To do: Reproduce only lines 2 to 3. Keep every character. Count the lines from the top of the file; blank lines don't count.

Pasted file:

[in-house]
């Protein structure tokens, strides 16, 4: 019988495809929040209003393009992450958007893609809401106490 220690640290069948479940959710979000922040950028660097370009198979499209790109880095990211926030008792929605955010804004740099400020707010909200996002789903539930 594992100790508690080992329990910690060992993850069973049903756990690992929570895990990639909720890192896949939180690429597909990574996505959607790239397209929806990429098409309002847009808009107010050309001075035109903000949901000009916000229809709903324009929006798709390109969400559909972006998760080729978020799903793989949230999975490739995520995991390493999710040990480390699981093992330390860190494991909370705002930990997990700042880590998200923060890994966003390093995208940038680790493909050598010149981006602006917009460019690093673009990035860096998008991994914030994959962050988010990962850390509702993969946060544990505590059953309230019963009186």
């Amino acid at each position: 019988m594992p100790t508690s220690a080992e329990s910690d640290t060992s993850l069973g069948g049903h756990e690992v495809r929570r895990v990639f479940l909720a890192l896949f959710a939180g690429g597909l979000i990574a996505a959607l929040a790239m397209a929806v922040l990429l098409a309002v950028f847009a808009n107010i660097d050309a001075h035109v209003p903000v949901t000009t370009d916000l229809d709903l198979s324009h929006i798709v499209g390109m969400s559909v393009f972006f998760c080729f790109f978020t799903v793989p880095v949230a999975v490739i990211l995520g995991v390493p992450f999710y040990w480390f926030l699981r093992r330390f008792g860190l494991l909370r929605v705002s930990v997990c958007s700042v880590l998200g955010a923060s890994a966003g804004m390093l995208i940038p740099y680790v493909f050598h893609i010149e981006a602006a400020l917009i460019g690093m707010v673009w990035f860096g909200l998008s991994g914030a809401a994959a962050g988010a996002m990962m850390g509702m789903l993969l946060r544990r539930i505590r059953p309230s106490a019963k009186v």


């Protein structure tokens, strides 16, 4: 019988495809929040209003393009992450958007893609809401106490 220690640290069948479940959710979000922040950028660097370009198979499209790109880095990211926030008792929605955010804004740099400020707010909200996002789903539930 594992100790508690080992329990910690060992993850069973049903756990690992929570895990990639909720890192896949939180690429597909990574996505959607790239397209929806990429098409309002847009808009107010050309001075035109903000949901000009916000229809709903324009929006798709390109969400559909972006998760080729978020799903793989949230999975490739995520995991390493999710040990480390699981093992330390860190494991909370705002930990997990700042880590998200923060890994966003390093995208940038680790493909050598010149981006602006917009460019690093673009990035860096998008991994914030994959962050988010990962850390509702993969946060544990505590059953309230019963009186």
């Amino acid at each position: 019988m594992p100790t508690s220690a080992e329990s910690d640290t060992s993850l069973g069948g049903h756990e690992v495809r929570r895990v990639f479940l909720a890192l896949f959710a939180g690429g597909l979000i990574a996505a959607l929040a790239m397209a929806v922040l990429l098409a309002v950028f847009a808009n107010i660097d050309a001075h035109v209003p903000v949901t000009t370009d916000l229809d709903l198979s324009h929006i798709v499209g390109m969400s559909v393009f972006f998760c080729f790109f978020t799903v793989p880095v949230a999975v490739i990211l995520g995991v390493p992450f999710y040990w480390f926030l699981r093992r330390f008792g860190l494991l909370r929605v705002s930990v997990c958007s700042v880590l998200g955010a923060s890994a966003g804004m390093l995208i940038p740099y680790v493909f050598h893609i010149e981006a602006a400020l917009i460019g690093m707010v673009w990035f860096g909200l998008s991994g914030a809401a994959a962050g988010a996002m990962m850390g509702m789903l993969l946060r544990r539930i505590r059953p309230s106490a019963k009186v």